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AOLA Technology

   No doubt there are ongoing efforts of many to bring technology into Mathematics Education. In here, we begin a survey of these efforts and tools that further the experiences of learners and teachers. We will use some existing developments/projects to begin our discussion (e.g., an AOLA blog will be facilitate collaborative sharing).

The opinions expressed next are solely the author from the perspective of AOLA. The interpretation of the importance and relevancy of the sites rest squarely on the readers.

  • First introduction to activityML - the language of AOLA [Chu, 2007]
  • An Introduction to Technology in Mathematics Education [Chu, 2005]
  • A View on Online Learning - an article published in Communications of ACM, October 2005 [A summary].

Operating Environment for AOLA Framework

The environment conducive to share experiences in mathematics learning and teaching is what we have called an ePlatform where participants interact any to any as defined by the need at the time. As it was proposed in ATCM 2003, Figure 1 shows an ePlatform with 'mathematical services' enabled. Briefly, based on Web Services, mathematical services are distributed applications that can be discovered via a third-party directory services (using for example UDDI). Once discovered and found appropriate, the client (the party that is requesting the service - in this case, most likely be an Dynamic Mathematics Object in an Activity in the AOLA ePlatform) will 'connect' (bind) to the particular service and expected result will be obtained as specified. This use of new Web technology for mathematics was studied in a research project (2001-2003) in the Johannes Kepler University. The project, funded by Austrian Science Foundation, was titled 'A Framework for Brokering Distributed Mathematical Services.'  Mathematical services were also discussed in ATCM 2003.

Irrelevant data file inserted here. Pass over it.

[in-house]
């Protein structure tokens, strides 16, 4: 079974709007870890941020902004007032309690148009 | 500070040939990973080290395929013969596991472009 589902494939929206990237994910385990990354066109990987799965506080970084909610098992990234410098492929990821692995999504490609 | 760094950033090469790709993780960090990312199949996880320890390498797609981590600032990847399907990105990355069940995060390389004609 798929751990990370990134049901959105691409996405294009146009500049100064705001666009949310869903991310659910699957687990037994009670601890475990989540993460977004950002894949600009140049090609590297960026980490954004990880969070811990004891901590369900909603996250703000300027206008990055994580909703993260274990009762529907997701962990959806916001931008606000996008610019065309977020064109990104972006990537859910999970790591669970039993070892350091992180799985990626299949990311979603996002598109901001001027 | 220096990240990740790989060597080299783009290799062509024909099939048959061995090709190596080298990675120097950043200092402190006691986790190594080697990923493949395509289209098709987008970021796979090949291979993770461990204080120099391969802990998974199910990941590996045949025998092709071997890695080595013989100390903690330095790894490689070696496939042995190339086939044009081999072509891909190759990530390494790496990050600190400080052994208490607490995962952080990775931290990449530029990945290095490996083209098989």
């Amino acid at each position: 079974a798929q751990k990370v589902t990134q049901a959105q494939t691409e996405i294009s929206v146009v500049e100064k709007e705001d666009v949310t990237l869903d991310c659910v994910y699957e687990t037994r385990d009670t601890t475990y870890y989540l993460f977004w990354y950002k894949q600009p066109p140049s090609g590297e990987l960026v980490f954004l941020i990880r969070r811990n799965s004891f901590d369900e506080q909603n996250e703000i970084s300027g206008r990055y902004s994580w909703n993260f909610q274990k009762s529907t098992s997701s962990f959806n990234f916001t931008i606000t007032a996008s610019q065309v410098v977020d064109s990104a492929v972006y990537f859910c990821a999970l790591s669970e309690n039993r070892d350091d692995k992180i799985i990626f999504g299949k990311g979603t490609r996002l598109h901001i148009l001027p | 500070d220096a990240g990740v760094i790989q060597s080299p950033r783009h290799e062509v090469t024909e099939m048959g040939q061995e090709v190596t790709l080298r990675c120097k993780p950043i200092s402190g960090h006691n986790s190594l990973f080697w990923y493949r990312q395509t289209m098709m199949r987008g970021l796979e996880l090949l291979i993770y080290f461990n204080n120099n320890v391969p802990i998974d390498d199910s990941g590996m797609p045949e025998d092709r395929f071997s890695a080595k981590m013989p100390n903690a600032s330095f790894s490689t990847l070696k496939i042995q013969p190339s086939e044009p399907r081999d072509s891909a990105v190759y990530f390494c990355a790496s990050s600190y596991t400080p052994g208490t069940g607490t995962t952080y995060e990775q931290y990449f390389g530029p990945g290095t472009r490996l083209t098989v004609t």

Figure 1. An Operating Environment for AOLA Framework.

Technology for the AOLA Community ePlatform

Six key technology components are identified to enable AOLA in the ePlatform. They are Exchanging, Processing (computational), Rendering, Creating, Manipulating, and Managing (See Figure 2).

Figure 2. Core Functions of the AOLA ePlatform.

We will discuss each of the core functions next.

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